Why do customers feel they need to talk in hushed tones in my restaurant? We play light classical background music and staff are instructed to talk in an everyday voice, but people feel they should adopt a church-like whisper both in conversation and when ordering. How can I make the ambience more convivial?
Peter Hepworth, Hepworth Acoustics
The way in which people speak in public places is often a reflection of how comfortable they feel and how at ease they are with their surroundings. If customers are speaking in hushed tones, it's an indication that they don't feel fully at ease.
It may be that the music level in your restaurant is too low. Some people will lower their voice if they don't feel comfortable with the level of acoustic privacy in a room. If the level is too low, they may feel inhibited at the thought of other customers being able to listen in on their conversations, and therefore speak in hushed tones. Playing the music a little louder will provide them with a greater sense of acoustic privacy and should encourage them to talk normally.
The knack is to find the level of music that provides acoustic privacy without forcing clients to raise their voices too much. Try gradually raising the level of music and note the response. If customers start talking at a normal volume, then you've found the appropriate level.
It's also possible that the style of music might also be influencing their behaviour. The light classical music may be creating too much of a "concert hall" atmosphere. This might encourage customers to be quiet and therefore reluctant to talk.
A different style of music such as "dinner jazz" might create a more relaxed and convivial ambience. It would be worthwhile trying out some different styles, listening to the response and getting feedback from customers on whether they prefer the new music style.
Chris Morton, Chris Morton Associates
There are three possible answers, and the solution may be a mix of them all. It could lie in the design and decor, the welcome received by guests, the type of customer you attract or a combination of all three.
Why and when are people quiet? It's often when they feel reverential, nervous and uncertain, intimidated, overheard, out of place or simply because they have nothing to say.
• Design and decor. How comfortable do diners feel? Are the atmosphere and furniture overbearing to the point of intimidation? Harsh surfaces, wooden floors, bright lights, bare walls and open areas can all create a stark, intimidating feel, particularly during quiet times.
Try changing the music to something more contemporary - not everyone dines well to Vivaldi. Test volume levels too. Talk to the local college design department. They may have some great ideas for free.
• The welcome. It may be better to employ a host with no trade experience but an outgoing and friendly manner. One of the best appointments I ever made was a former trumpet player with real personality. Not all owners make the best hosts either.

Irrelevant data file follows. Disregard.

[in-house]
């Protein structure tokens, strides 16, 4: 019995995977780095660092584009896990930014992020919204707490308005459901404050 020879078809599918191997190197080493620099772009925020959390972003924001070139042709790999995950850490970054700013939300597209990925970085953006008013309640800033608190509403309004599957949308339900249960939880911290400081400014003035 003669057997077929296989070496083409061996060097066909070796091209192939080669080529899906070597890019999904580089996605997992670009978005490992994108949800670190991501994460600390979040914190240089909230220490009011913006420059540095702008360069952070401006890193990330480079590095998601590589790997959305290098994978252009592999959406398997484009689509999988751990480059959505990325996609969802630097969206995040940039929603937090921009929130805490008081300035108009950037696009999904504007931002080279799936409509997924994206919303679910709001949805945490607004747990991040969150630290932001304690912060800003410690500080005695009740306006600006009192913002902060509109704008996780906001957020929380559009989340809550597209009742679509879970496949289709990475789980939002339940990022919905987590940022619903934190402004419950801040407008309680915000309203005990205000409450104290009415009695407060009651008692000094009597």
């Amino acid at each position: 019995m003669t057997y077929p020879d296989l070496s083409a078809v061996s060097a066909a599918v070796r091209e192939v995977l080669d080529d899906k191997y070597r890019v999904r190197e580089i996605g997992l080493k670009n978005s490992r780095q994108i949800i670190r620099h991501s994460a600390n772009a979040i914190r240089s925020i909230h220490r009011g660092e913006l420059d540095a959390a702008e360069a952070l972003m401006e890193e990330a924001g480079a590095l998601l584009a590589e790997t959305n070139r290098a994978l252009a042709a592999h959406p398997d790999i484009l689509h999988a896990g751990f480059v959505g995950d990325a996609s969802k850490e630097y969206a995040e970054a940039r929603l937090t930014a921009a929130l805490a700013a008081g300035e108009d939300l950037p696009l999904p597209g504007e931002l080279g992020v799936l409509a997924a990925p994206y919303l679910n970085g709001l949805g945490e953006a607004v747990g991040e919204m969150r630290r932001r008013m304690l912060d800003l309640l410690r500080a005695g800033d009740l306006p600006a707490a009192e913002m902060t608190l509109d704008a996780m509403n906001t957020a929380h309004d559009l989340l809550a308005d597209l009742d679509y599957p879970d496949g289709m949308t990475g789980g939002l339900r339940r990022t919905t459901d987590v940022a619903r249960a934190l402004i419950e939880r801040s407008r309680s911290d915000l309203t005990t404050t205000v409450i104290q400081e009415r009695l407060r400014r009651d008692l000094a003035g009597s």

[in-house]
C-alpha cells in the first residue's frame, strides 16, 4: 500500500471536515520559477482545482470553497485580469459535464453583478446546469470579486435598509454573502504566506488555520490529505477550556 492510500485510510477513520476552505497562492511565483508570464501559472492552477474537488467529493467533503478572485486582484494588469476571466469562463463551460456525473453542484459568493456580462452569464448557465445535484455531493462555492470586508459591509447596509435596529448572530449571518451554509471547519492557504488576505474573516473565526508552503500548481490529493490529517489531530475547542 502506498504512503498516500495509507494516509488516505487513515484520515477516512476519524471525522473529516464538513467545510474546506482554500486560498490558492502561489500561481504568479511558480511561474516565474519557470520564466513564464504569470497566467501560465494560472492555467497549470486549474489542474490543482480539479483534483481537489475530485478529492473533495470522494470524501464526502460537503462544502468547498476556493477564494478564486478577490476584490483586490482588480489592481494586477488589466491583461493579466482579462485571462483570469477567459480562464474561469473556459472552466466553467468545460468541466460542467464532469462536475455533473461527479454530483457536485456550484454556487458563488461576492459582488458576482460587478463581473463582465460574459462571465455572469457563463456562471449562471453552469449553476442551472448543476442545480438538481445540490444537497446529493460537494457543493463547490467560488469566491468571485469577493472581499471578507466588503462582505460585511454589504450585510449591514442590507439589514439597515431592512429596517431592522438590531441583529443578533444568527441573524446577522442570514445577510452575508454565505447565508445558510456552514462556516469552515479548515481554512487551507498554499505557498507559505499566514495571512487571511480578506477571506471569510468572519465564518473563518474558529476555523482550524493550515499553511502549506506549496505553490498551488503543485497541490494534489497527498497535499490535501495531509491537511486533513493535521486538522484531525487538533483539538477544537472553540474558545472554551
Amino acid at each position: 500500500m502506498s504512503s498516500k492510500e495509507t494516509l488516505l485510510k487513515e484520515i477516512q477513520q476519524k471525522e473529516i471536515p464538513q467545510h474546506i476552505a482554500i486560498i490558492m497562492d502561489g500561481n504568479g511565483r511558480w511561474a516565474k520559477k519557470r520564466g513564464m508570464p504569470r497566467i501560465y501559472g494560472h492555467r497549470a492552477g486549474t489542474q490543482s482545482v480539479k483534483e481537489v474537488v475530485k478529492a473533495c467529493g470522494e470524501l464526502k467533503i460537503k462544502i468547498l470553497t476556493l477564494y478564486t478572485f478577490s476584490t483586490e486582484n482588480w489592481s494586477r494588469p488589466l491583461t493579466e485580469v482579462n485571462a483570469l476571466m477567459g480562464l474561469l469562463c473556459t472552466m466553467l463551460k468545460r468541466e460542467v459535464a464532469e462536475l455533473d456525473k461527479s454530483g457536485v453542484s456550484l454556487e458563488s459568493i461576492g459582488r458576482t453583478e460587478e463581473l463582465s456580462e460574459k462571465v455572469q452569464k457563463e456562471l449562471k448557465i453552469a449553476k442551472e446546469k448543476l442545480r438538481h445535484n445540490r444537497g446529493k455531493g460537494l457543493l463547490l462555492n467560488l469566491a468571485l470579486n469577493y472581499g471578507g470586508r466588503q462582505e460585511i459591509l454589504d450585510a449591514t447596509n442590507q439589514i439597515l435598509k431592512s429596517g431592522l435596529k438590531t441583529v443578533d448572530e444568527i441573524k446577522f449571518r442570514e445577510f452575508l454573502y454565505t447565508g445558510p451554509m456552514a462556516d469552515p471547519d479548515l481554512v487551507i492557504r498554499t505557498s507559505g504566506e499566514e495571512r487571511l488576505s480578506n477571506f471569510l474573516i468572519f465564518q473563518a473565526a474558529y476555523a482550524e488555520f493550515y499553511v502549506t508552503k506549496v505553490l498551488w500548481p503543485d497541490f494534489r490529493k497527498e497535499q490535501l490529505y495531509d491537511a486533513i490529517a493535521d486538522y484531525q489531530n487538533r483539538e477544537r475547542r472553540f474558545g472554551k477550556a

• The customer. Do you attract mainly couples, particularly young romantics or middle-aged "said-it-alls" who are much quieter than groups? Larger groups are noisier and less easily intimidated by the prevailing atmosphere. Are groups welcomed and marketed to? Are there enough customers to make the restaurant buzz - or do diners feel "on show"?
Why do people dine with you? To celebrate (sounds unlikely) or to enjoy a quiet meal away from busy family pubs and unruly areas? Depending on your market, you may have got it right, particularly if you have large numbers of repeat customers.
Robbie Bargh, Gorgeous Group
We're all so typically English when it comes to eating and chatting. We don't like to raise our voices in restaurant environments. I've just returned from Barcelona, where there's no such thing as a quiet, hushed and subdued atmosphere in a restaurant.
To create a more convivial atmosphere, first you need to look at the lighting. Changing the lighting can give you a completely different look and feel. There are some fantastic products out there, ranging from Tom Dixon copper balls to Chameleon LED lights. Low lighting and perhaps candlelight at tables should create a warmer atmosphere and encourage guests to chill out and relax.
Second, you should consider the volume and type of music being played. These two factors affect guests' behaviour. You could also try playing no music at all and see if this changes the ambience for the better.
Third, staff should be trained to remember that the best restaurants are those where guests don't know they're being served; they are, in fact, simply being looked after.
Last, I would say that behaviour breeds behaviour, and managers or owners need to lead by example, be able to read their guests and make them feel at ease. This can include looking at the design, lighting and music in a room, but most important, encouraging them to chill out and enjoy themselves.
After all, eating out is a natural part of the life we live today; not being able to relax and enjoy the experience would indeed be a sad thing.